MOORHEAD — When she graduated as a Spud in 1927, Cordelia Julia Blount left a mark on the school and Fargo-Moorhead.
Deep in the history books of the Clay County Museum, Historical and Cultural Society of Clay County archivist Mark Piehl finds the treasure.
The Moorhead High School yearbook for 1927.
“She’s right here,” Piehl said, pointing to the yearbook and to Cordelia Blount, Moorhead’s first African American graduate.
Nobody is sure how or why the family from Atlanta came to Moorhead, but they wanted their children to get a good education.
The risk was still high around the county, even in Clay County where a Klu Klux Klan rally was held at the Moorhead Armory just two years after Blount graduated from Moorhead.
“She had to overcome considerable difficulties to get where she was. Her father worked as a janitor to put her through high school and college,” Piehl said.
Blount went on to do great things. She was a college professor and became Dean of Women at Paine College. Her uncle was a close adviser to Martin Luther King, and gave the eulogy at his funeral.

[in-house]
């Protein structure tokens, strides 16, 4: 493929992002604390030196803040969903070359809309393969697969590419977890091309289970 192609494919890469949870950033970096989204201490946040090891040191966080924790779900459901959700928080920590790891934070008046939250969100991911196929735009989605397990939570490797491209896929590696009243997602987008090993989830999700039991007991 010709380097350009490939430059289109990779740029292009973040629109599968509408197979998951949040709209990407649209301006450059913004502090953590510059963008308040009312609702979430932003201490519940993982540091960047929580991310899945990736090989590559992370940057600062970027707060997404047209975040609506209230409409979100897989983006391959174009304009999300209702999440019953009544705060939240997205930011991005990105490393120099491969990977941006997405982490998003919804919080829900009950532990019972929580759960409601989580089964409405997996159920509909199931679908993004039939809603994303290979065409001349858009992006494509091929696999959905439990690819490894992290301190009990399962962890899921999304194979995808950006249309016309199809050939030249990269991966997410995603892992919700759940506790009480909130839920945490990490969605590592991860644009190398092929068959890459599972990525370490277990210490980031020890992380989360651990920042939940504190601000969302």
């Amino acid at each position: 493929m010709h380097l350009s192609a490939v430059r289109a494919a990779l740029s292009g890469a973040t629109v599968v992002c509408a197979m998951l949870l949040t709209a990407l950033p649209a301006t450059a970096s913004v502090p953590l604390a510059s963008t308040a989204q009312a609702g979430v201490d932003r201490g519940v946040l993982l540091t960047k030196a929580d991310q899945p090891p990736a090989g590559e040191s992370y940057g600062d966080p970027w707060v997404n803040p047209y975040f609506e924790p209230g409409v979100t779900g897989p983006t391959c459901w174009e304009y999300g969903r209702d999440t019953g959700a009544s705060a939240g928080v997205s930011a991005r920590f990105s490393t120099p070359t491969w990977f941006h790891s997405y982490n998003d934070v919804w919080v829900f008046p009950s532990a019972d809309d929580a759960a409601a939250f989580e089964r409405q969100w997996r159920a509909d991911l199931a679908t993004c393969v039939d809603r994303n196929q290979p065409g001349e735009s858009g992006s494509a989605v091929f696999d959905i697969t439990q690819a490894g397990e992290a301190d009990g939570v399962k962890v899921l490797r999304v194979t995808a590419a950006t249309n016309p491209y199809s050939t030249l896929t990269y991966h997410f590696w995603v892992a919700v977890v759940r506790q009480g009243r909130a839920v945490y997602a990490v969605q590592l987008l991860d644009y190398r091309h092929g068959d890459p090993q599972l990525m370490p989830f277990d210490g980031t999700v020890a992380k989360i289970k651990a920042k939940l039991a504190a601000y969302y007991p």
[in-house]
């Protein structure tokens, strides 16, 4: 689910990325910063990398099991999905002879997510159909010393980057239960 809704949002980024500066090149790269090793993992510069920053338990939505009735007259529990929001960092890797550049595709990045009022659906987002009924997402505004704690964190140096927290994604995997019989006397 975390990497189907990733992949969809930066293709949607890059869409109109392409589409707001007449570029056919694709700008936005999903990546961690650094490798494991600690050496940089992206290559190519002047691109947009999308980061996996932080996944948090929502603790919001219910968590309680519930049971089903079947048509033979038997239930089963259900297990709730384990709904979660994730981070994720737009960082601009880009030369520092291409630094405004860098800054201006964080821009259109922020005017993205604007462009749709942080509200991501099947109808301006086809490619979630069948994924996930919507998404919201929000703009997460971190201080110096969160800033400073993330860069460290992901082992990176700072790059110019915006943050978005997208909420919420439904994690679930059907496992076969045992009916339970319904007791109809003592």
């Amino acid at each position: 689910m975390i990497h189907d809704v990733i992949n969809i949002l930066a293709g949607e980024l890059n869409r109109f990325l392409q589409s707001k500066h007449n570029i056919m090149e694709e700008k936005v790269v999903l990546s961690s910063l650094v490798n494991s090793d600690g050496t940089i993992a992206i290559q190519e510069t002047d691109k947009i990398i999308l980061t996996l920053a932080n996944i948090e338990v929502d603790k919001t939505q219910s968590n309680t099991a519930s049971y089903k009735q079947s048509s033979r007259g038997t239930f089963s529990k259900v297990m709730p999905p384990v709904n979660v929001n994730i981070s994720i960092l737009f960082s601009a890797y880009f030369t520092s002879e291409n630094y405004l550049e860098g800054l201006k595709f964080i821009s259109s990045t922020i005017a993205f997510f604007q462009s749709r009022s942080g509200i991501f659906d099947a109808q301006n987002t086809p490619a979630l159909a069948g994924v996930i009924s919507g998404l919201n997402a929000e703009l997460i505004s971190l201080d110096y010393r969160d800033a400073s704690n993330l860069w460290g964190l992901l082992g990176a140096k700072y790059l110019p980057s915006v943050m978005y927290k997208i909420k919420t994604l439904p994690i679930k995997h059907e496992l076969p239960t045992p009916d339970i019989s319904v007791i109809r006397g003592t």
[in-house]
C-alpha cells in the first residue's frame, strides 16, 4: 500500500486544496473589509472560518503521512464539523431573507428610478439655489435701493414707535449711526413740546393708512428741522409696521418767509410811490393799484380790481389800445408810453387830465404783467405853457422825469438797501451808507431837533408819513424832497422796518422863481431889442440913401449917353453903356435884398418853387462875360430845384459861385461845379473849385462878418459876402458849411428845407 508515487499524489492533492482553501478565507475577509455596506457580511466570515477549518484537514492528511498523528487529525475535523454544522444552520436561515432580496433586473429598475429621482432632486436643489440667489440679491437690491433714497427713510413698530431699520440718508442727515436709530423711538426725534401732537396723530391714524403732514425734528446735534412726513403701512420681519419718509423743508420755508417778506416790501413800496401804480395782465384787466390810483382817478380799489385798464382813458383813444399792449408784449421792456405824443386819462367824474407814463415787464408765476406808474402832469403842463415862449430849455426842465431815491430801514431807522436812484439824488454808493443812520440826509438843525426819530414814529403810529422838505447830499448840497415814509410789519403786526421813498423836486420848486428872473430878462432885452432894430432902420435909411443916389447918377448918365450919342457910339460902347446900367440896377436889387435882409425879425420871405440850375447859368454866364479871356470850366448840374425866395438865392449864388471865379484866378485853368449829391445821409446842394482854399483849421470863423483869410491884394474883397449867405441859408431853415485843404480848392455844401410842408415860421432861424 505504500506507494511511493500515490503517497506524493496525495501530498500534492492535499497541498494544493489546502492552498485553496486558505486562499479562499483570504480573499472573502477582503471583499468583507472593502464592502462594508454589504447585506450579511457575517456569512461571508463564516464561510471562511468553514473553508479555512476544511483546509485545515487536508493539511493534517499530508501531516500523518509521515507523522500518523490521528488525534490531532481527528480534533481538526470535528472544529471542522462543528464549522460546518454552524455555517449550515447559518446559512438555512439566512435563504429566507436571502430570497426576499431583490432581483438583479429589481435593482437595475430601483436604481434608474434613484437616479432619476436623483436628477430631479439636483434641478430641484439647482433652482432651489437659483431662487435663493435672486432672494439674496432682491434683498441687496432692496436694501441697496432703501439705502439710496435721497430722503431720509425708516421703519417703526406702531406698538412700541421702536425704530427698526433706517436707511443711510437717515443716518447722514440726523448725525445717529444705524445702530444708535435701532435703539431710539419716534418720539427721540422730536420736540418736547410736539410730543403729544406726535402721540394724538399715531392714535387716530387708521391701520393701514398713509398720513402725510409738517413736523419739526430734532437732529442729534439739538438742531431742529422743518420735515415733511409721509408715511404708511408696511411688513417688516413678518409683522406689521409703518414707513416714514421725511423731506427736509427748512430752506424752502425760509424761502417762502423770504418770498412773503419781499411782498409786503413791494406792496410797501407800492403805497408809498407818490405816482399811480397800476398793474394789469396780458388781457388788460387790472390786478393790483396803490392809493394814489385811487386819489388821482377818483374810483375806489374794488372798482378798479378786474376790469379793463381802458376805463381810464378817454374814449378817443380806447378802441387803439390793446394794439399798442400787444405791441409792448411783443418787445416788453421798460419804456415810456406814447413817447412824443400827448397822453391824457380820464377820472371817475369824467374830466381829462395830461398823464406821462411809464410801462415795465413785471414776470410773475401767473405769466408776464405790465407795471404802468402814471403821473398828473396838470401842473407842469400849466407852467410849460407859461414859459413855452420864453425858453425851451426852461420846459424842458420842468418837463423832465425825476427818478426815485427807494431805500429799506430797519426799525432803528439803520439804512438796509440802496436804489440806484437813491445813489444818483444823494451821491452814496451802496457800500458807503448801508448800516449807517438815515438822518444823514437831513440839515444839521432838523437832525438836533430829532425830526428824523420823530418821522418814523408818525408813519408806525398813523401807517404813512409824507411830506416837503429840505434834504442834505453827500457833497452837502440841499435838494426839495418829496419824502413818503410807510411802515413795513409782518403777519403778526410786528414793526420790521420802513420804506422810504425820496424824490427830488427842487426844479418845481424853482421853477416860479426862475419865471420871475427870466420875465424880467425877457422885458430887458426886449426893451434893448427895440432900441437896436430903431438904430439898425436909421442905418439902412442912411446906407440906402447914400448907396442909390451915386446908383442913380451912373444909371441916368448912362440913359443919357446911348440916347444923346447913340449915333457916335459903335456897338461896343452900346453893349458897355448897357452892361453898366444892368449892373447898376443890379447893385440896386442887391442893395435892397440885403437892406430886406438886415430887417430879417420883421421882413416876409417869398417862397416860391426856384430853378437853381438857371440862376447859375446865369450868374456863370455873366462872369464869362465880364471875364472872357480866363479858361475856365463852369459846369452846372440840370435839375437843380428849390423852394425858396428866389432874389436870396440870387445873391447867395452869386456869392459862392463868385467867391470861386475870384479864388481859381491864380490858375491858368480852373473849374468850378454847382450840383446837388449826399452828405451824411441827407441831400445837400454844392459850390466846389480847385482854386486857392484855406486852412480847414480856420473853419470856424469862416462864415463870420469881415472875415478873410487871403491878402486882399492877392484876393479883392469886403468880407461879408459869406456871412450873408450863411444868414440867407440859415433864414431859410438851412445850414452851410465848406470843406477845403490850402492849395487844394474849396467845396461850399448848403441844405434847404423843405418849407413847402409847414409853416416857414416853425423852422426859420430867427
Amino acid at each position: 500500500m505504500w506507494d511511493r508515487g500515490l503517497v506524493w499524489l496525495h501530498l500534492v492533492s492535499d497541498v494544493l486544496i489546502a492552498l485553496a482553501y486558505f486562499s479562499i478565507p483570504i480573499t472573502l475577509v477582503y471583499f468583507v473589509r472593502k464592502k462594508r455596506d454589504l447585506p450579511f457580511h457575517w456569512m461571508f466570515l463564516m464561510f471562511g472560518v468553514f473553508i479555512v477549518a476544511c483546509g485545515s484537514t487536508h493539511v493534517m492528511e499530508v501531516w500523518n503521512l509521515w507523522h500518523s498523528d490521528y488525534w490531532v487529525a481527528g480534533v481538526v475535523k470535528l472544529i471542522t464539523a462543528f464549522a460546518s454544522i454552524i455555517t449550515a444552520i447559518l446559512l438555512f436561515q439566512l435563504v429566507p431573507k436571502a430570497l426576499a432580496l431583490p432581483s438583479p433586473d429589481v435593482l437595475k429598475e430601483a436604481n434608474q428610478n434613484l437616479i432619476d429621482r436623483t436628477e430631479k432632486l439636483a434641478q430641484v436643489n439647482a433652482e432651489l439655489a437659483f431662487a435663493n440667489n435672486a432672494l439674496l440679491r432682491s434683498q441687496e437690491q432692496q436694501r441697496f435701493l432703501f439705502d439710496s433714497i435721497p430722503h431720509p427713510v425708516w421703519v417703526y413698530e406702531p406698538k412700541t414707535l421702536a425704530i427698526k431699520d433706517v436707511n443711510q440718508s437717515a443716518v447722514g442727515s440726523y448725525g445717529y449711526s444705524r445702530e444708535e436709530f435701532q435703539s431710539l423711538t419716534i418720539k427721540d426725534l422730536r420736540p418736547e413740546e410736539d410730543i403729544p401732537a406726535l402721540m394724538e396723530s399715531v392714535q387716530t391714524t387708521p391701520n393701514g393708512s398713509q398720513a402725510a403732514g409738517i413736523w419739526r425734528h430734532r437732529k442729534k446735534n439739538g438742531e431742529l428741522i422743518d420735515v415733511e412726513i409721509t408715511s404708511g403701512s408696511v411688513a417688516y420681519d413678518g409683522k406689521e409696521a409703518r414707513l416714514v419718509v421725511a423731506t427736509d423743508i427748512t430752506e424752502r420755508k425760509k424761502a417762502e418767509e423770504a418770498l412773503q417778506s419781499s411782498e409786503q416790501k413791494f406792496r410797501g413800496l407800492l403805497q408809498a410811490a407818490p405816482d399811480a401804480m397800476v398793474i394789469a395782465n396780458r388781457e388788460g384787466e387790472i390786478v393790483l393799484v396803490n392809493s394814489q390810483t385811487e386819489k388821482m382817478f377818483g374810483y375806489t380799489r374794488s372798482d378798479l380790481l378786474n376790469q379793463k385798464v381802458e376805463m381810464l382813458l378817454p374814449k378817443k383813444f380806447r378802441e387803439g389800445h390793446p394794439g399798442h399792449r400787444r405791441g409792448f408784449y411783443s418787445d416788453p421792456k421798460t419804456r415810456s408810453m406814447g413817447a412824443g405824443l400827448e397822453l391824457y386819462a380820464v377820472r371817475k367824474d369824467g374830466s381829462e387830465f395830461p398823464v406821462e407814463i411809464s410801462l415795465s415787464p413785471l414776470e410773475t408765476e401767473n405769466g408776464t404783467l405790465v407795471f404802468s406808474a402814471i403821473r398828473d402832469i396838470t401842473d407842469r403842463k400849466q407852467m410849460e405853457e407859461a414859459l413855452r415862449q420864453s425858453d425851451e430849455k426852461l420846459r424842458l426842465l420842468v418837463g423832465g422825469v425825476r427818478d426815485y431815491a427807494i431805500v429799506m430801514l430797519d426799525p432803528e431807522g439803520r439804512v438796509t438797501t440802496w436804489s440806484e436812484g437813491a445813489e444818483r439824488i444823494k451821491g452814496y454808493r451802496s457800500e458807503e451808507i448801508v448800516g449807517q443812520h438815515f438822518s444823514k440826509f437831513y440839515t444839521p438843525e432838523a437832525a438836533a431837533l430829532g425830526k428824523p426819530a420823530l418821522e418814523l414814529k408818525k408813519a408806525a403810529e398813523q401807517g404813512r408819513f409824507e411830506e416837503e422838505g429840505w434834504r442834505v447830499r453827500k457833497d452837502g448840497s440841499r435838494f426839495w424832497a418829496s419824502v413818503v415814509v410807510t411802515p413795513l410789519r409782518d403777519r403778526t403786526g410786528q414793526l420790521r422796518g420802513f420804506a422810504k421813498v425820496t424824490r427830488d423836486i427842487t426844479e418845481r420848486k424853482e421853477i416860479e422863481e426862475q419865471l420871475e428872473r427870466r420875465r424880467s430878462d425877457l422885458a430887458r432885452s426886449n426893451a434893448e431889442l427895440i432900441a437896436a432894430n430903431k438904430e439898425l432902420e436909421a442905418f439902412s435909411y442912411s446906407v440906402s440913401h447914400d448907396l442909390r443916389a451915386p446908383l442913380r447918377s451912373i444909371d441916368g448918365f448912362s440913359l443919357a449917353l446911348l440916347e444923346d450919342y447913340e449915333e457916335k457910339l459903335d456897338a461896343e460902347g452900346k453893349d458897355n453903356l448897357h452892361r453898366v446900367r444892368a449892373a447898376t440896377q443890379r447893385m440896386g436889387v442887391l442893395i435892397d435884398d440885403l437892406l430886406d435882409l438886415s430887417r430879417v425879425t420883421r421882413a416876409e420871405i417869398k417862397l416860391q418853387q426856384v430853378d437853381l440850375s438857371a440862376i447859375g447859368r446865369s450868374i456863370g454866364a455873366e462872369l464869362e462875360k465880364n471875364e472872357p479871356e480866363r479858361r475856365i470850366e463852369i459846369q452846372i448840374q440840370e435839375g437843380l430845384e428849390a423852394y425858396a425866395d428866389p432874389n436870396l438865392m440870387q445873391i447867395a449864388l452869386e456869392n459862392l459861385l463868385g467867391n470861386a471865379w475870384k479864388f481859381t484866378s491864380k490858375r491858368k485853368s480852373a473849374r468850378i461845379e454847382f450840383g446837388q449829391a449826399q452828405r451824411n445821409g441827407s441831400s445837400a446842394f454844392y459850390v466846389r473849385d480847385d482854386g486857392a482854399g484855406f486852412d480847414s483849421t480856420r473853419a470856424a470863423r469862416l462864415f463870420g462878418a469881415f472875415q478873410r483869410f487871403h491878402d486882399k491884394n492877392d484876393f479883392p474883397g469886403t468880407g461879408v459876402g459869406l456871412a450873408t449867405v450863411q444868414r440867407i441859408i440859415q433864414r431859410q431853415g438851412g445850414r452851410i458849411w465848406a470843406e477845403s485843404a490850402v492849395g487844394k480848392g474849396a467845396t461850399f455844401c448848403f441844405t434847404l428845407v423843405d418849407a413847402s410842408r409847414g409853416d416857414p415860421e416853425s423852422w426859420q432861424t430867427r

“A hundred years ago, Cordelia was a student in our school district, the 1920s — way before the 1960s — and for Cordelia and her mom and dad to have lived here, I think it is amazing,” Brian Cole, Moorhead Legacy Foundation member and school historian, said.
After 33 years away from Moorhead, Blount came back here to visit classmates. By now, she had already left a mark. And it all started here in Moorhead.
“Our community continues to grow as a diverse community, and we don’t know when the next Cordelia is going to come through. They could have been in my classroom earlier today, and we always have to be open to those nudges where our students are at,” Cole said.
A total of four graduates and two former employees will be honored at the special Moorhead High School Hall of Honor Inductee Brunch at 10:30 a.m. Saturday, Oct. 1 at the Moorhead Area Public Schools Operations Center.